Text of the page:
If you walk left on entering the Newt in Somerset, past the shop selling artisanal wares, up the slope and into the deer park, you will arrive at an avenue of pines edging an old Roman road. It’s a good place to view the monumental scale of the work that has taken place on the 800-acre Hadspen estate since the South African, Koos Bekker, and his wife Karen Roos bought it in 2013.
Look west, towards the 17th-century, Grade II*-listed Hadspen House and you can take in the owners’ masterplan, designed by the French architect Patrice Taravella. There are the pretty squares of the kitchen garden; the egg-shaped “parabola”, a walled labyrinth featuring 267 varieties of apple tree; a cascade of ponds; a Victorian glasshouse; a cottage orné; and a succession of pools and lawns leading up to the house itself, once the seat of the Hobhouse family, now a hotel.
“It’s best to think of the Newt as a garden with a hotel attached rather than a hotel with a garden attached,” is how visitor manager Arthur Cole puts it. The estate has 300 years of horticultural history to draw upon – the original estate featured a French garden of limes and elms; the great garden designer Penelope Hobhouse lived here until 1979; and artists Nori and Sandra Pope opened their celebrated “colour gardens” here in 1987, now reimagined in red, blue and white – but still, many visitors are surprised at the extent of the Bekker-Roos vision.
From the vast yew hedge (shipped in fully mature from Belgium) that surrounds the badminton court, to the state-of-the-art cider-making facilities and garden-to-table restaurant, the whole place has a no-expense-spared vibe about it. The Newt is named after the 2,000 crested newts that occupy the site – but its scale is more like that of Jurassic Park.
Still, if you turn around 180 degrees and look west from the pines, over the deer park, you’ll spy a less showy side of the project. A grassy hill rises gently, then falls away into a dell of ancient beech, oak, ash and hornbeam. You would imagine at first glance that you’ve reached the periphery of the estate. But you would be wrong. Carved as if by Hobbits into the Somerset earth is the Story of Gardening, a state-of-the-art interactive museum, designed by Stonewood architects and kitted out by the Dutch exhibition designers Kossmanndejong. Its roof is covered in grass – and sometimes the deer wander on top of it.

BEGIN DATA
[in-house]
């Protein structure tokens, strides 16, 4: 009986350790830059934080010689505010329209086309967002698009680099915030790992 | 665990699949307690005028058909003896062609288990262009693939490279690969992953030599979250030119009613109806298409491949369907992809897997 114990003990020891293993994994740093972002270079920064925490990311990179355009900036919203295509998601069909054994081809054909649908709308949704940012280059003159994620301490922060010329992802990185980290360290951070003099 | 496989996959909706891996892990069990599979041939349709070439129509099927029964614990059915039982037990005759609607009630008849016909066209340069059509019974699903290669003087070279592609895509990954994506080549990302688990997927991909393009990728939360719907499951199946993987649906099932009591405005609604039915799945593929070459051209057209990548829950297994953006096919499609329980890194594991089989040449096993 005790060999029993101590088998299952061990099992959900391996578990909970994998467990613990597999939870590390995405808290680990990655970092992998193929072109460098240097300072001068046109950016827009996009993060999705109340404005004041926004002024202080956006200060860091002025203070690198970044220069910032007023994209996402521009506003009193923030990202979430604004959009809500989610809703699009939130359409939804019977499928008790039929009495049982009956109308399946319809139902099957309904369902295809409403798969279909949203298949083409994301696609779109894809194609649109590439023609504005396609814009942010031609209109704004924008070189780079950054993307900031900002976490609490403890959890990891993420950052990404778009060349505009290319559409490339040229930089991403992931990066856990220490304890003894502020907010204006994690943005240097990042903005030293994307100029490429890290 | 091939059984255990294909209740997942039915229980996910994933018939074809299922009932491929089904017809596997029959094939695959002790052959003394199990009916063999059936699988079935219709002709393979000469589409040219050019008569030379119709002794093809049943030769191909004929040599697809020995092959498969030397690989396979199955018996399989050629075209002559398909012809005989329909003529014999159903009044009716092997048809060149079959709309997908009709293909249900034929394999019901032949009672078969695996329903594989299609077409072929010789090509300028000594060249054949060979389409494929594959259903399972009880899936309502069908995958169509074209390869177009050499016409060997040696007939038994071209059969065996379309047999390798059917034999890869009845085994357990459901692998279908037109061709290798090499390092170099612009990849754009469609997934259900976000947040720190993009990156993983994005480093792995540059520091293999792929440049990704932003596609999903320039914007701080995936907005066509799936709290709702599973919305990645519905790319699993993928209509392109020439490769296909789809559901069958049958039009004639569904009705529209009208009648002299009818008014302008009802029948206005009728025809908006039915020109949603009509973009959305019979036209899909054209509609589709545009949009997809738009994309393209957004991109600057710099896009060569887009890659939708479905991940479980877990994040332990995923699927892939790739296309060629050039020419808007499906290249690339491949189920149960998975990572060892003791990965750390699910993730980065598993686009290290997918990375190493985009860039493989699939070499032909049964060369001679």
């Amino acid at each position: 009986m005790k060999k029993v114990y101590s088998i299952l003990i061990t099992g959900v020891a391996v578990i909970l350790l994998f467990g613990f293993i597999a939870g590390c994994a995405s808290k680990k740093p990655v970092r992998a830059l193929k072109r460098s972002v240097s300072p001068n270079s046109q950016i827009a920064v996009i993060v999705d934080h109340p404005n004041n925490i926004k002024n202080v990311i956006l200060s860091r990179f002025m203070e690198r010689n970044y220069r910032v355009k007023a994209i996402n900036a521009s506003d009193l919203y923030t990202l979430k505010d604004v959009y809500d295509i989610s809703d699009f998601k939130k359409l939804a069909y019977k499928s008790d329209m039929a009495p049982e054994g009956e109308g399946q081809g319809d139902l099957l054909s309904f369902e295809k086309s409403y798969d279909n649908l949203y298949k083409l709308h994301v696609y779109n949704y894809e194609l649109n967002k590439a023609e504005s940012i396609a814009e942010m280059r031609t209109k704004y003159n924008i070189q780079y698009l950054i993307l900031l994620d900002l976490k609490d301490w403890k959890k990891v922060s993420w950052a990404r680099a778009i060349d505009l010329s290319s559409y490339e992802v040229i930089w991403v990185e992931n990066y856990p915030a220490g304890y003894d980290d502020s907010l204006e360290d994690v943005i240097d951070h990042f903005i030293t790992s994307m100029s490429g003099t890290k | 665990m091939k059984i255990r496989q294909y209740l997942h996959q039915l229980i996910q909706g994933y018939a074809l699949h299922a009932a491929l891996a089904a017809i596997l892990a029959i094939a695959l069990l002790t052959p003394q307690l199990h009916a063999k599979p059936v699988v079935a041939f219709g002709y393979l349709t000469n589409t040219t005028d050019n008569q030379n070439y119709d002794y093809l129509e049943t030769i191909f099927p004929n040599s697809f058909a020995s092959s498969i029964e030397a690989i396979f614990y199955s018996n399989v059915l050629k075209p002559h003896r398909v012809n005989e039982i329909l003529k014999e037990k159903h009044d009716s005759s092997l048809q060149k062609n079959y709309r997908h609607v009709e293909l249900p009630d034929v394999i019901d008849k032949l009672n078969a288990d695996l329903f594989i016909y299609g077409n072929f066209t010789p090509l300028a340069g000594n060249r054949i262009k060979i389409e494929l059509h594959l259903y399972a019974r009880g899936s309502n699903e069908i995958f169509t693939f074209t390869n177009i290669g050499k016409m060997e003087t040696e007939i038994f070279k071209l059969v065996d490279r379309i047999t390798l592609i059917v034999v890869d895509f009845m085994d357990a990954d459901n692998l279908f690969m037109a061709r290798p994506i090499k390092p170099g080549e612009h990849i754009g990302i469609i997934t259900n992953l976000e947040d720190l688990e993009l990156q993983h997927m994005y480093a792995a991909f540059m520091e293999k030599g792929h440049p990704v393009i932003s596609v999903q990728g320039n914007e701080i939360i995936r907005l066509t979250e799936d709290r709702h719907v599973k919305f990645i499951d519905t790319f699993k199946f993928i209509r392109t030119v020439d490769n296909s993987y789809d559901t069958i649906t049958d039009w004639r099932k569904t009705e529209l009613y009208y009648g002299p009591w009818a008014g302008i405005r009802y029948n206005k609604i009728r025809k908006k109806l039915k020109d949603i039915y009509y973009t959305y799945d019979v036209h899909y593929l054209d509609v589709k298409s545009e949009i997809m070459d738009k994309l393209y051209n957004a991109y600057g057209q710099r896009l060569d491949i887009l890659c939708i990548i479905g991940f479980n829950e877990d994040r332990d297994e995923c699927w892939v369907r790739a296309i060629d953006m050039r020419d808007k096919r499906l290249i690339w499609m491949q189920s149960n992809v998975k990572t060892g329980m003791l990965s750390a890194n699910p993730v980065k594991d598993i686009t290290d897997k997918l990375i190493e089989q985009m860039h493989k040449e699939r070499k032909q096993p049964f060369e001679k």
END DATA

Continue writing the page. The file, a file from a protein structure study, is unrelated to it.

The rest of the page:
The first thing that struck me was the scale. You haven’t seen that since Victorian times
To reach the museum’s entrance you walk out into the forest on a wooden pathway. After a few paces, the grass drops dramatically away beneath you and you’re up in a canopy of trees on a spectacular serpentine walkway, rising 12m from the forest floor. The path – nicknamed the Viper – sashays for 130m among the treetops before winding back to the museum’s huge, glassy entrance.
It is a clever piece of design. Capability Brown liked to conceal the division between garden and countryside with sunken ha-ha walls. Here is a ha-ha museum. But it’s the interplay of walkway and museum that brings about the magic. “The arrival is all about the woodland, not the museum,” explains the building’s chief architect, Nicola du Pisanie. “You look over the field and all you see of the museum is a bit of balustrading. But once you cast out into the woods, bam! You’re at this civic museum that you didn’t know was there.”
Concealing the museum was borne, in part, of necessity, she says. “This is a very established estate and it’s a historical landscape. We couldn’t just plonk a building anywhere. So we had to create a totally invisible building.” The idea was also to pull people away from the heart of the gardens – which are large enough that you could lose a whole day there without exploring the edges. “If you told someone there’s a deer park out there, they probably wouldn’t go, but if you said there’s a nice place to get a latte, they might.”
While it doesn’t announce itself in the manner of the spectacular apple garden at the centre of the Newt, this is clearly no less of a logistical feat. The Viper, closely modelled on a walkway at Kirstenbosch National Botanical Garden in Cape Town, was designed by Mark Thomas Architects and engineered by Henry Fagan and Partners. It’s one thing suspending 3,500 wooden slats and heavy steel rails and oak handrails 12m in the air; it’s quite another doing so without damaging the ancient woodland you are seeking to honour. To do this, the entire site was mapped in 3D, while each of the screw piles that supports the structure was dug in by hand to avoid damaging tree roots.